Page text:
That’s when they encountered the risen Jesus Himself. You see, the God we know through Jesus Christ never forces Himself on anyone. With Him, it isn’t a matter of “seeing is believing,” but “believing is seeing.” The moment we dare to believe in Him is the moment we begin to see Him clearly.

I’ve been following Jesus now for nearly thirty years--sometimes fitfully, rebelliously. But what I have experienced is this: When we allow ourselves to trust Him, trust that He is there, trust that life with Him is better than life with our sins, and trust that He can erase sin and the power of death over our lives, we will see Him. When the women believed in the risen Jesus, that was when they saw Him.

Pastor Mike Foss tells about a little boy named Gregory. Gregory was eighteen months old when Foss first came to know him. He had leukemia at the time, from which, remarkably, he went into a remission that lasted some two years. Then, the leukemia came back with ferocity! Foss remembers the day he visited with Gregory, looking at this now-three-year old boy through misty eyes, seeing the little guy’s fear, and then to reassure him, singing Jesus Loves Me to him. Foss says:
“Two nights later, Gregory had lapsed into a coma. His mother, ‘Shirley,’ remembered that he could still hear, so she went and got a book from the pediatric library and began to read it out loud. In the book, a little boy comes to the hospital for treatment and, in the middle of the night, wakes up and cries because he feels so alone. The next day another boy asks him if he was the one crying last night; the little boy says, ‘Yes.’ So, his newly found friend tells him that if he wakes again and is afraid, he should simply hold his hand in the air and an angel from God would come and take his hand. Shirley turned the page and, reading out loud, read that the boy did awaken at night, raise his hand and an angel of God came and took his hand, and he died.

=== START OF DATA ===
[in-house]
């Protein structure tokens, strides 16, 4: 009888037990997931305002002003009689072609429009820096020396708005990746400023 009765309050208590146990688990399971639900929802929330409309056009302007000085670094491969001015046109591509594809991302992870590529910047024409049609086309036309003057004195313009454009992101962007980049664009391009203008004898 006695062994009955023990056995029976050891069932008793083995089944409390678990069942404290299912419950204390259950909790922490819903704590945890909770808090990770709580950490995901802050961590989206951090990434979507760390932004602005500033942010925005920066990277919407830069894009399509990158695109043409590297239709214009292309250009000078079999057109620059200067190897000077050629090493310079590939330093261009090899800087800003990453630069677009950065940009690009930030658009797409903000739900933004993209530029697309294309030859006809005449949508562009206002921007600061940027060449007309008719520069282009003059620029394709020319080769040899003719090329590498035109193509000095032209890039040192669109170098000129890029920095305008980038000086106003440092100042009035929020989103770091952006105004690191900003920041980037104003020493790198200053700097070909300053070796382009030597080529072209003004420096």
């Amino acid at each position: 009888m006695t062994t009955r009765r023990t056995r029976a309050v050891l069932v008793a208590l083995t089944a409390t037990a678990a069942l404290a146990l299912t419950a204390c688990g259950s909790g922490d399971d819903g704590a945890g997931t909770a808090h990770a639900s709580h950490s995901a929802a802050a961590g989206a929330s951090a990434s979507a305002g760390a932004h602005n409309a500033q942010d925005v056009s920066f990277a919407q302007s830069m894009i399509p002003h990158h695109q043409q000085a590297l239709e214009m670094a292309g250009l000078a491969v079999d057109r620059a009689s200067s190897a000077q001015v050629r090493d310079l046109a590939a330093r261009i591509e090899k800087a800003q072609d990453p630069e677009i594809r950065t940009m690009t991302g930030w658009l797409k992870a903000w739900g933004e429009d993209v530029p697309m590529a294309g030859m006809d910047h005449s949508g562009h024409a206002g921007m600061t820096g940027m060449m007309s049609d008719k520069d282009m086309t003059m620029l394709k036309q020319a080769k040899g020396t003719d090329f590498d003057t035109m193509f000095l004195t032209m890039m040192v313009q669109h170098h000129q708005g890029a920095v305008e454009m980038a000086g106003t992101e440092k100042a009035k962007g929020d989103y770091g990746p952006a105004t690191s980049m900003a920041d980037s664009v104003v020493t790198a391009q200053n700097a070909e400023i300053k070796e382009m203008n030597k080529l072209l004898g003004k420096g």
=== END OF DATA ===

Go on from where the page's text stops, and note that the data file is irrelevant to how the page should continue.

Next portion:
“That's when Shirley lost it. She ran from the room, hid in the restroom and wept until she couldn't cry any more. Then she returned to Gregory and held his hand through the night. Early the next morning, the nurse and pediatric oncologist gathered with Shirley and her hospice volunteer for the last vigil. And that's when it happened. Suddenly, Gregory opened his eyes for the first time in hours, looked up over his left shoulder, smiled and raised his hand in the air. And that is when the angel of God took Gregory and escorted him into forever.”
Folks, I can’t prove that Jesus rose from the dead.

I can’t prove that He destroys the power of sin and death over the lives of those who believe in Him.

But I can promise that if you will dare to take the hand of the One Who has reached out to you through Jesus Christ, you’ll see the One in Whom you dare to believe. You’ll see Jesus. And when we breathe our last, you and I, we will see Him face to face forever and ever.

Those are the basics. May we never forget them.

Happy Easter, everyone!

[Mike Foss' true story of Gregory comes in a message he prepared for this Biblical text. You can find many of Pastor Foss' messages on the web site,, when you subscribe to the Changing Church toolkit.]

Philosopher Discusses the Propositions of God, Miracles

I first heard the name of Alvin Plantinga, the philosopher, through my son, who majored in both History and Philosophy. Plantinga is considered one of the most eminent philosophers in the world today. He also accepts the propositions of God and of miracles.

Here's an Associated Press profile of him which appeared in many newspapers today. It's interesting stuff.